Forum for Science, Industry and Business

Sponsored by:     3M 
Search our Site:

 

Research Uncovers New Tool to Aid in Dolphin Strandings

02.05.2014

Blood values, other indicators can better enable responders to triage care

The cause of dolphin strandings has long been a mystery but a new study shows that clues about survival rates after release may be found in the sea mammal’s blood.

Published online ahead of print in Marine Mammal Science, the study analyzed blood work and body condition values from stranded common dolphins and compared them with survival rates after release. Responders in the field are now using the blood and health data to make better release decisions and predict survival outcomes.

“The establishment of these blood values provides a window into the overall health of the dolphin and, for responders onsite, collecting blood in the field is relatively easy to do,” said Sarah Sharp, the paper’s lead author and a third-year D.V.M. candidate at the Cummings School of Veterinary Medicine at Tufts University. “Now we have a way to predict which stranded dolphins have a better chance of survival after release and this can help triage care.”

The paper’s authors—including Dr. Joyce Knoll, an associate professor at the Cummings School and Sharp’s mentor, and researchers from the International Fund for Animal Welfare (IFAW) and Woods Hole Oceanographic Institution—analyzed blood samples and body condition scores of 26 common dolphins that were stranded alive on the beaches of Cape Cod, Mass., between January 2010 and June 2012, and found significant hematological differences between survivors and non-survivors. Since 2010, IFAW has been operating a satellite tagging program to evaluate the post-release success of stranded dolphins, and the authors used this data to assess survival rates.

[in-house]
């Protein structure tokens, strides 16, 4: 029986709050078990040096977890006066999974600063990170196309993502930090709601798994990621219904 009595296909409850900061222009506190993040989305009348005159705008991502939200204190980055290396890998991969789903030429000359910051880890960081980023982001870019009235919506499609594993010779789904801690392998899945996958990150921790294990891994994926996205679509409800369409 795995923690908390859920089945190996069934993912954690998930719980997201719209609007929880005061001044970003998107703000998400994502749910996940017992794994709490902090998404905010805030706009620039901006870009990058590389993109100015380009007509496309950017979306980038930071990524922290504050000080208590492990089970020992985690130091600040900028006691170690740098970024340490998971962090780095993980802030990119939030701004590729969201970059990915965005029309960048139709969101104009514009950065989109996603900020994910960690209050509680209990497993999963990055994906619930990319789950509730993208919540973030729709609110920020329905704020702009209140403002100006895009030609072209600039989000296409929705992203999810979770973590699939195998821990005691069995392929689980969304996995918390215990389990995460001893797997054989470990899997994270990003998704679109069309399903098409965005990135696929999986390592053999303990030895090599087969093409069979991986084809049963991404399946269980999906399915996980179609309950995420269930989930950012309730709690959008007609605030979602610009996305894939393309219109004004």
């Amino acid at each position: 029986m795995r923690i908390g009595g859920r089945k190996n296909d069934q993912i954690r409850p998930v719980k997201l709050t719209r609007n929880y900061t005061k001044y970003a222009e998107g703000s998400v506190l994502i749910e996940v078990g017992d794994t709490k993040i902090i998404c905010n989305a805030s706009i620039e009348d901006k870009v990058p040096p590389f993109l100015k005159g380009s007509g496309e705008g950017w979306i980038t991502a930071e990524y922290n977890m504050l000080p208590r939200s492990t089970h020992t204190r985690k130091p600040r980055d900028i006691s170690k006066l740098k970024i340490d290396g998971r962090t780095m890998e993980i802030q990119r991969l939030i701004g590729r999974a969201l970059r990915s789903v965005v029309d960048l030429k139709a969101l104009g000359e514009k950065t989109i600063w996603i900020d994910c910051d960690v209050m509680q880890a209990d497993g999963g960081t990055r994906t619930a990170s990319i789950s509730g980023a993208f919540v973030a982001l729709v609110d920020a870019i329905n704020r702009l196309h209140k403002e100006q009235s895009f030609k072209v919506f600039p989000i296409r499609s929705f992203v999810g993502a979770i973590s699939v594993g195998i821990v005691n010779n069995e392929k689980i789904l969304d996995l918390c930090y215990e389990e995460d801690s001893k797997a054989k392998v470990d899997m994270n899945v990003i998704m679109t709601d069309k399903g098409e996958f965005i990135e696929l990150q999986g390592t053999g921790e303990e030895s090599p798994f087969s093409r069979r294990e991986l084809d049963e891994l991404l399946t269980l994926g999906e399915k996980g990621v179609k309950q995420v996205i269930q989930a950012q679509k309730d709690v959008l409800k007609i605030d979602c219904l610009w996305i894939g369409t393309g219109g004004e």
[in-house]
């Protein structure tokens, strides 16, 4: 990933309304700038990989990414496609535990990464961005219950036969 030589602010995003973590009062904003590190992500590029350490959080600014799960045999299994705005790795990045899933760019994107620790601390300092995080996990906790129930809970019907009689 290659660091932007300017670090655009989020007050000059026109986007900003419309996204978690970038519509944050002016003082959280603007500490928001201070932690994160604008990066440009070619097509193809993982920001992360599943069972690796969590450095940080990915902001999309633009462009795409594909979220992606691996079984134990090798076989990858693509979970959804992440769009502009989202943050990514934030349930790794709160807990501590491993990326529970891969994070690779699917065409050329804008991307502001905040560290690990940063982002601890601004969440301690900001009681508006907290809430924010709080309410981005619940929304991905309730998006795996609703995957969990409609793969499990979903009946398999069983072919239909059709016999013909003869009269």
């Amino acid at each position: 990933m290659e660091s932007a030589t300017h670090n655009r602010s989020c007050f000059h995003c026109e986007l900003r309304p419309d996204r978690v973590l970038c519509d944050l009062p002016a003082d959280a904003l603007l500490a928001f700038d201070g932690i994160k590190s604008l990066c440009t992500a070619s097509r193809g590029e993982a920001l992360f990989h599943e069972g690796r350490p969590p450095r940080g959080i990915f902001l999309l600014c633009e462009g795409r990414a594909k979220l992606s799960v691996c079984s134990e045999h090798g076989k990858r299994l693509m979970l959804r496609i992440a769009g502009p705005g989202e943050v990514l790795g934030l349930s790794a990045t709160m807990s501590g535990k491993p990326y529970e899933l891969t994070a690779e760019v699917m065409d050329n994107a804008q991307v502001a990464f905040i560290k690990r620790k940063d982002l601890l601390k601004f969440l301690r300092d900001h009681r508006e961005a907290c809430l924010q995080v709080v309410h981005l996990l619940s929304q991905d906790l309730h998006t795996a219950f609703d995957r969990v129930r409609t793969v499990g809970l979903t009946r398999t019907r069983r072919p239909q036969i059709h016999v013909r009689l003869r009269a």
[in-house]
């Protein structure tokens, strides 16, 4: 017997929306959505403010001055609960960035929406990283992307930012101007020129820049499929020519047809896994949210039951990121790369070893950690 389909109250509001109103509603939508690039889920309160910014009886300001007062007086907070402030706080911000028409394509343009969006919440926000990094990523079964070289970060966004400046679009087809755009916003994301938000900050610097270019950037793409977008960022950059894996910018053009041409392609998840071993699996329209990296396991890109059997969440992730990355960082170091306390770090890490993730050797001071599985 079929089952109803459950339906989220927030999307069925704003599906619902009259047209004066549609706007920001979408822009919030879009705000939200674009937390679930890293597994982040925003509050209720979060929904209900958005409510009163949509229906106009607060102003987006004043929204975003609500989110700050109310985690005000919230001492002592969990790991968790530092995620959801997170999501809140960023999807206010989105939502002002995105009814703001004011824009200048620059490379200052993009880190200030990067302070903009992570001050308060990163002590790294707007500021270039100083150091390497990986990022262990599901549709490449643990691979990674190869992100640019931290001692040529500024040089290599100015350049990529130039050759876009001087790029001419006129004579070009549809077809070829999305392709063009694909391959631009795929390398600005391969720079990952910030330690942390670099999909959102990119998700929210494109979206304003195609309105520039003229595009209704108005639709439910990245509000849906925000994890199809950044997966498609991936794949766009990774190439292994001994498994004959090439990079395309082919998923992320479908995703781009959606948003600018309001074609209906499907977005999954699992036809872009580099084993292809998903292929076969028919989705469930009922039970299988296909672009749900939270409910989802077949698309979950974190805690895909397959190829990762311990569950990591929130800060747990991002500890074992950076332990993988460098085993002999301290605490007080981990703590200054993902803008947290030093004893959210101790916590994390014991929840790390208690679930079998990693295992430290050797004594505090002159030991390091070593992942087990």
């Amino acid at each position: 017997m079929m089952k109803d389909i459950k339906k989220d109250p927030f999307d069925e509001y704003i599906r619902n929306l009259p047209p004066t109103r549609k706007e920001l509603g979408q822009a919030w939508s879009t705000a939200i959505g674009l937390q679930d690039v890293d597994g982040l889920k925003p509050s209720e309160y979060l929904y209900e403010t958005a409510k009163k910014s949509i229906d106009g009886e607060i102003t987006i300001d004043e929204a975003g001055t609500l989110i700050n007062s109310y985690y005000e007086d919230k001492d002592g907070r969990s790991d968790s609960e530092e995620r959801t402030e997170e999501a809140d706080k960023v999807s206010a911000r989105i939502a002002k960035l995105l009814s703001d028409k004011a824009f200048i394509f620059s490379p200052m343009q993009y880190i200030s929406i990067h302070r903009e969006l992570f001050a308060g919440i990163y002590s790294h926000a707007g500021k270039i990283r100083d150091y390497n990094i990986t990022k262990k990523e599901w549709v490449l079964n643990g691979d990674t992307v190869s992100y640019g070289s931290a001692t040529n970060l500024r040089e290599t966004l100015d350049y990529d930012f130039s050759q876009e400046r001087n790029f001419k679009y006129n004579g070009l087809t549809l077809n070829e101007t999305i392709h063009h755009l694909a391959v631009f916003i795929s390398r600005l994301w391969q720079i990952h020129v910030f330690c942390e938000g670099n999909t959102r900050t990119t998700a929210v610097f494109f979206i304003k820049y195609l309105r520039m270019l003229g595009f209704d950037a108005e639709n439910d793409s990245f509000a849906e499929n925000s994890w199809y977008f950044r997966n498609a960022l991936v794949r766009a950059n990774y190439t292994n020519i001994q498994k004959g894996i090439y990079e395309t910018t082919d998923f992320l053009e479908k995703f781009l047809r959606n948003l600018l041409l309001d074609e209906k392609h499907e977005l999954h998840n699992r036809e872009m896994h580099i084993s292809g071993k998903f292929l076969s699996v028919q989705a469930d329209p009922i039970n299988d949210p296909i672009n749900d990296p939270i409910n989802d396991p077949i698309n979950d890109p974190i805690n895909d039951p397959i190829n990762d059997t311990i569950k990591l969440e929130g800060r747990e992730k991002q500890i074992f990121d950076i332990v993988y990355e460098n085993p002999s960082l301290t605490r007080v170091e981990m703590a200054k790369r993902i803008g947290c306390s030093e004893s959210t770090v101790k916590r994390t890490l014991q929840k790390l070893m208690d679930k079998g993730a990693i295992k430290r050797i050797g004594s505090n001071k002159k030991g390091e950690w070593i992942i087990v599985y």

Dolphins that didn’t survive the stranding or a three week post-release period had anemia and lower levels of red blood cells. Some potential causes of anemia in dolphins are chronic disease, poor nutrition, blood loss, pregnancy or liver disease. When compared to survivors, failed dolphins also had an increased concentration of acid in their blood, were dehydrated and had leaner body mass relative to their length. These health indicators and blood values, in addition to necropsy findings, suggest that the dolphins may have had pre-existing illnesses, stranding-induced conditions such as capture myopathy (a metabolic muscle disease resulting from the physical stress of being stranded on land), or both.

“Our team is already utilizing this new information in our stranding response protocols,” said Katie Moore, IFAW’s Animal Rescue Program Director. “This study is the culmination of more than a decade of hard work for our staff and volunteers. I have no doubt that it will help us to improve our responses and the care of individual animals.”

Prior to starting her veterinary studies, Sharp was the stranding coordinator for IFAW’s Marine Mammal Rescue and Research Program on Cape Cod. During her seven years in the field, she responded to approximately 50 mass stranding events, oversaw response to more than 1,200 individually stranded marine mammals, pioneered IFAW’s cetacean satellite tagging program, and trained stranding responders both domestically and internationally. She has experienced the challenges of assessing stranded dolphins’ overall health, especially with mass strandings when multiple animals need care.

Sharp participated in the 2012 Student Summer Research Program at Tufts University and her research was funded by the U.S. Army Medical Research and Materiel Command. The John J. Prescott Marine Mammal Rescue Assistance Program provided support for stranding response efforts during the study period, and the Pegasus Foundation and Barbara Birdsey helped fund the IFAW Satellite Tag Program.

Dolphin strandings occur with consistency on Cape Cod, which has one of the highest cetacean stranding rates in the world. Over the 10-year period ending in 2011, common dolphins represented approximately one-third of the 1,300 cetaceans stranded in this area, making this research an invaluable tool in the rapid response and humane care of these mammals.